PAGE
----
It's Been a Year
It's Been a Year
I think this review has been up for a while now, and so it's probably time to update it.
The former chief instructor got married and moved to San Francisco.
We've had some good temporary instructors so far (no surprise, given the Academy's connections), but would naturally like to have a permanent instructor.
The physical plant is still the same - big mat area, men's and women's showers and changing areas - but the class schedule recently changed. Instead of "one size fits all" classes, we now have "core classes" and "specialized" classes.
The "core classes" are the classic BJJ format - conditioning, drilling, and sparring, while the "specialized" classes are a BJJ specific flexibility class; a BJJ techniques class (no cardio, conditioning, or sparring); a take-down class focusing on take-downs for competition; and no-gi classes. The "core" classes are now at more consistent times, and start late enough for those of us with a long commute to make it on time, so this means I can mix and match my training schedule better.
The Academy is a little cleaner this year - we have a "work-study" student who regularly cleans the mats, the changing areas, etc.
There seem to be fewer female students than before. On the other hand, there don't seem to be a lot at other BJJ dojos either, so I guess it's just the nature of the sport. The Academy is certainly supportive of female grapplers, there just aren't a lot to go around.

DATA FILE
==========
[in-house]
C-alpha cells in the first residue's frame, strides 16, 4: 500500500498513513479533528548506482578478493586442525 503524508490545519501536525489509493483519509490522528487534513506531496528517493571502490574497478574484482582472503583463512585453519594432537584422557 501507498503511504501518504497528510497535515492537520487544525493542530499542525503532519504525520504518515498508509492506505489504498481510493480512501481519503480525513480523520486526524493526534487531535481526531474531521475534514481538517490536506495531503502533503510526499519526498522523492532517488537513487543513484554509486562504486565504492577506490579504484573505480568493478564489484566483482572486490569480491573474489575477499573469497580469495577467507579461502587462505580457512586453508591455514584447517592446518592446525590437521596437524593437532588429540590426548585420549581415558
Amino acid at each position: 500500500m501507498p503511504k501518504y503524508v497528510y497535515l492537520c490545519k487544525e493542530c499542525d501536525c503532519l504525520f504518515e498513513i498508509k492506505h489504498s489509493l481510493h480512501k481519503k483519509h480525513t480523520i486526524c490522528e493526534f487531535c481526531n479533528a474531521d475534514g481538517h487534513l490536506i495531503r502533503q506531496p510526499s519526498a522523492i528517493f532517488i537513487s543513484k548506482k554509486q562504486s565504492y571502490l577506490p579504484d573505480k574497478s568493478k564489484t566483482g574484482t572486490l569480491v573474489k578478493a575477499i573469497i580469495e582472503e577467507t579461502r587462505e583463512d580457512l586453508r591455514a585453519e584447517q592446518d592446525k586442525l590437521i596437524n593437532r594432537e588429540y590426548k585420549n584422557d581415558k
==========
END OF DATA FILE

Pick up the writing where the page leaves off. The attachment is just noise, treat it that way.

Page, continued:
Most of the former white belts have graduated to blue in the last year - so while before there were only a few blues and a sea of whites, now there are only a few whites in a sea of blues. Since blue belt is purgatory - you spend a lot of time there - I imagine by next year the whites and blues will be 50-50 with few if any of the blues graduating to purple, even though some of the "senior" blue belts are getting pretty darn good.
It will be interesting to see what happens as the Cal Berkeley students which make up a large part of the student body graduate - will they move out of the area or stay? Will they train or get busy with a job and maybe family too?
For now I am happy with the skill level of my classmates - my only hope is to get more classmates in my size/weight category, since I've gotten interested in competition and it makes more sense to train with the same size of people you'll get in a competition. But if I am a little on the small size now, that's partly my own fault for shedding the useles belly I used to carry around.
I am bumping up the ratings a little. This is one of the top Bay Area academies. I put in a 10 for "Weapons Instruction" since there isn't a NA (not applicable) alternative and didn't want to drag down the other ratings. The Academy offers three Muy Thai classes a week, taught by a pretty good instructor, but I rate that instruction lower because I think you need a good pad person to train well, and the skill level of the students isn't there yet (and one instructor isn't enough to go around).
REVIEW UPDATE JANUARY 2008